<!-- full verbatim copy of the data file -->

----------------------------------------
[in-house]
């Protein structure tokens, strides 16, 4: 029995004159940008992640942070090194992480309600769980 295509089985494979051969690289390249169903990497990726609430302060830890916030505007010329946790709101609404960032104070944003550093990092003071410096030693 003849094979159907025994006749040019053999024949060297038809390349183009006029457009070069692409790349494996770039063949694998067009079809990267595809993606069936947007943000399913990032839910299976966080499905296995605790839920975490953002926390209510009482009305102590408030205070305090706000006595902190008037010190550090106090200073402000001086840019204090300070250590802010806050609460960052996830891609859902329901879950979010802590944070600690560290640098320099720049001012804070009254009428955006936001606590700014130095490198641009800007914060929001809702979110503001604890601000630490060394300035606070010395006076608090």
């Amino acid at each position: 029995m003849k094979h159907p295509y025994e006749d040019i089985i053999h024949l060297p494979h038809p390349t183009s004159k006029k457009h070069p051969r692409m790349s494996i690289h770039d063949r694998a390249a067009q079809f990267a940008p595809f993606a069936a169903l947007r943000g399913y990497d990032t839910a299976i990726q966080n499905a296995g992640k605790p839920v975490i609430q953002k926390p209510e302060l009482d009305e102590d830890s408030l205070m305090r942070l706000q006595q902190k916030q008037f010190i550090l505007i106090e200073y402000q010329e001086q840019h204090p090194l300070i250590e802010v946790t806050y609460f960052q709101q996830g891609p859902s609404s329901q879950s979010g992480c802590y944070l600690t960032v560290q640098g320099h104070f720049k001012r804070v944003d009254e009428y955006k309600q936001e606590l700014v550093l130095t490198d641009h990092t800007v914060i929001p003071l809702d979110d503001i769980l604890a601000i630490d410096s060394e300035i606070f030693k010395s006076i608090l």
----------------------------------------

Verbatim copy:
[in-house]
């Protein structure tokens, strides 16, 4: 029995004159940008992640942070090194992480309600769980 295509089985494979051969690289390249169903990497990726609430302060830890916030505007010329946790709101609404960032104070944003550093990092003071410096030693 003849094979159907025994006749040019053999024949060297038809390349183009006029457009070069692409790349494996770039063949694998067009079809990267595809993606069936947007943000399913990032839910299976966080499905296995605790839920975490953002926390209510009482009305102590408030205070305090706000006595902190008037010190550090106090200073402000001086840019204090300070250590802010806050609460960052996830891609859902329901879950979010802590944070600690560290640098320099720049001012804070009254009428955006936001606590700014130095490198641009800007914060929001809702979110503001604890601000630490060394300035606070010395006076608090």
């Amino acid at each position: 029995m003849k094979h159907p295509y025994e006749d040019i089985i053999h024949l060297p494979h038809p390349t183009s004159k006029k457009h070069p051969r692409m790349s494996i690289h770039d063949r694998a390249a067009q079809f990267a940008p595809f993606a069936a169903l947007r943000g399913y990497d990032t839910a299976i990726q966080n499905a296995g992640k605790p839920v975490i609430q953002k926390p209510e302060l009482d009305e102590d830890s408030l205070m305090r942070l706000q006595q902190k916030q008037f010190i550090l505007i106090e200073y402000q010329e001086q840019h204090p090194l300070i250590e802010v946790t806050y609460f960052q709101q996830g891609p859902s609404s329901q879950s979010g992480c802590y944070l600690t960032v560290q640098g320099h104070f720049k001012r804070v944003d009254e009428y955006k309600q936001e606590l700014v550093l130095t490198d641009h990092t800007v914060i929001p003071l809702d979110d503001i769980l604890a601000i630490d410096s060394e300035i606070f030693k010395s006076i608090l």